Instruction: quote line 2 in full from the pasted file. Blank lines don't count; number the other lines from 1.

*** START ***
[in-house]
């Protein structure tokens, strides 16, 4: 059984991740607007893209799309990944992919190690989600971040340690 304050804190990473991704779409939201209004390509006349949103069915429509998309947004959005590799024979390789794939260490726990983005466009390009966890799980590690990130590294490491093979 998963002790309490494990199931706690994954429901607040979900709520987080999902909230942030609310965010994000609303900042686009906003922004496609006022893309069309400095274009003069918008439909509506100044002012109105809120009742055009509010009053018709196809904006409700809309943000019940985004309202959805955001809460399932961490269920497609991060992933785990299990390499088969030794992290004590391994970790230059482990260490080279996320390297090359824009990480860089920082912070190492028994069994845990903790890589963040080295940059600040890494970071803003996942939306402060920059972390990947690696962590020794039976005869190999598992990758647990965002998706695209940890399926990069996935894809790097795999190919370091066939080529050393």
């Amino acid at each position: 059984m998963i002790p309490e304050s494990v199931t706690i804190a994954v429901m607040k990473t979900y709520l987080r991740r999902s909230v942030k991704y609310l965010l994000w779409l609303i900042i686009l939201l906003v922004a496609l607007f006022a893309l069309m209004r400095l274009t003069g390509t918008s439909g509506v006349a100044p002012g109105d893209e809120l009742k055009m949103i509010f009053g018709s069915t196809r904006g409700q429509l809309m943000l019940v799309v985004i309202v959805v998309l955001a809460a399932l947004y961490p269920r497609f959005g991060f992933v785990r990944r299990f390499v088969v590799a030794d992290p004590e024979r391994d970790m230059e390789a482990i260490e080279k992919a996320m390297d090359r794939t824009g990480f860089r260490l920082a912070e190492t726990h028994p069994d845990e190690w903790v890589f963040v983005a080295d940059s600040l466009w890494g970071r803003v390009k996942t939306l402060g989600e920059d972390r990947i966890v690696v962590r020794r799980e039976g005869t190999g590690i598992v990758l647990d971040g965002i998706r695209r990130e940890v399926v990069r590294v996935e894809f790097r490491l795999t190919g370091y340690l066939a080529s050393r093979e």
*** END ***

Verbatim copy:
């Protein structure tokens, strides 16, 4: 059984991740607007893209799309990944992919190690989600971040340690 304050804190990473991704779409939201209004390509006349949103069915429509998309947004959005590799024979390789794939260490726990983005466009390009966890799980590690990130590294490491093979 998963002790309490494990199931706690994954429901607040979900709520987080999902909230942030609310965010994000609303900042686009906003922004496609006022893309069309400095274009003069918008439909509506100044002012109105809120009742055009509010009053018709196809904006409700809309943000019940985004309202959805955001809460399932961490269920497609991060992933785990299990390499088969030794992290004590391994970790230059482990260490080279996320390297090359824009990480860089920082912070190492028994069994845990903790890589963040080295940059600040890494970071803003996942939306402060920059972390990947690696962590020794039976005869190999598992990758647990965002998706695209940890399926990069996935894809790097795999190919370091066939080529050393």